Garlic Mustard in the U.S.A.

John V. Calhoun bretcal at
Sun May 11 10:18:02 EDT 1997

Just an interesting tidbit that may be of interest. Regarding the 
species of garlic mustard in North America, it is Alliaria officinalis 
(naturalized from Europe). The original question referred to whether our 
species is A. petiolata, which is a different Old World species.  
According to my reference books, there are at least five species of 
Alliaria, native to Europe and Asia.  Alliaria officinalis has been in 
this country since at least the turn of the century, probably much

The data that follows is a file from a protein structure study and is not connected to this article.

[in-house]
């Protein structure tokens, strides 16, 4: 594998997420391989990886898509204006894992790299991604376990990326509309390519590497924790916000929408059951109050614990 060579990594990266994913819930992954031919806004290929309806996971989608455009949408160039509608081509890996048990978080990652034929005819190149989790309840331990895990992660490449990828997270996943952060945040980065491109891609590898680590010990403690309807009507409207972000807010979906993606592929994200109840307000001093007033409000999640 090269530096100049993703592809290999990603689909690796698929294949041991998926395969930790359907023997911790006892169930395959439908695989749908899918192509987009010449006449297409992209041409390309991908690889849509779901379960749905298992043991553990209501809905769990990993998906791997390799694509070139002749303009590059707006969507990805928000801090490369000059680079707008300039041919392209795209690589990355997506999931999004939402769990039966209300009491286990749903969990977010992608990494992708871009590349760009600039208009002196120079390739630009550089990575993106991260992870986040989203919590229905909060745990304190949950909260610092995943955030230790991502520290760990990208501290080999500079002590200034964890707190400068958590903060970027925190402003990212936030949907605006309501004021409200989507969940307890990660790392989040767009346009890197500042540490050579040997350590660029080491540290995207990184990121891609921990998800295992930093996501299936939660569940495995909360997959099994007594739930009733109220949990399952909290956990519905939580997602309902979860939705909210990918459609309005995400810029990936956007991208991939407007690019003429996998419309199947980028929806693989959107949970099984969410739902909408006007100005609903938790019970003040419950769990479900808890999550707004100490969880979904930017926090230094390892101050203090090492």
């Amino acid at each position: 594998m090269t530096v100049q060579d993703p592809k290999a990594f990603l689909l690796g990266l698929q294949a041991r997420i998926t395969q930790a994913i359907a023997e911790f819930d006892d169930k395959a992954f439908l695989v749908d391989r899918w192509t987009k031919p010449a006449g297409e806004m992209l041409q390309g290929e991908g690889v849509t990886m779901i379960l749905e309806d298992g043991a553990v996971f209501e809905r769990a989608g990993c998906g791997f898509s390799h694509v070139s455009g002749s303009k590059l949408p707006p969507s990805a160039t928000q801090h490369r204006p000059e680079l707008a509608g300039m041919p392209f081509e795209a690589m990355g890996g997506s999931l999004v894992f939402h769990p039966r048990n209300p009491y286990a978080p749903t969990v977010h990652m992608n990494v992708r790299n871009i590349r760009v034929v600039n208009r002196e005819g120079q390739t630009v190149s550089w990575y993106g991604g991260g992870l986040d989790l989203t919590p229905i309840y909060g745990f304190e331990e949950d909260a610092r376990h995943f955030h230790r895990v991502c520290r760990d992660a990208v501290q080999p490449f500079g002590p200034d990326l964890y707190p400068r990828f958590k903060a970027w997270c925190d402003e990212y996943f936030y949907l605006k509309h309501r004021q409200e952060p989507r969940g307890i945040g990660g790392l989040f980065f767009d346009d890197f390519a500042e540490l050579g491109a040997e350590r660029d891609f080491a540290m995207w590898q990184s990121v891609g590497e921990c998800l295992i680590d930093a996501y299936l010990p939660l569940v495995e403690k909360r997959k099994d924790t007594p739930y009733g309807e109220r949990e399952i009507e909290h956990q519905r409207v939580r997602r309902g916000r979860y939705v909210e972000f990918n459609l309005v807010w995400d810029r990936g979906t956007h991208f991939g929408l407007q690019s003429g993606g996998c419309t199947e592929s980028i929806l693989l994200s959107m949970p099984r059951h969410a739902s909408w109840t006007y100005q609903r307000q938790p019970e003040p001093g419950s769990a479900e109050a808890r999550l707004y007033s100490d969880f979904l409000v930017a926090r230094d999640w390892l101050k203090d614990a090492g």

It will be interesting to see how A. officinalis continues to affect 
populations of P. virginiensis.  The plant doesn't occur in Florida 
(hopefully it never will). But then we don't have to worry much about 
populations of P. virginiensis being bothered here (since it doesn't 
occur within hundreds of miles of Florida).  However, we have recently 
located potential populations of Paramidea midea in the central 
panhandle.  Perhaps this could become a future concern for this species 
if Alliaria adapts to this climate.      

John Calhoun

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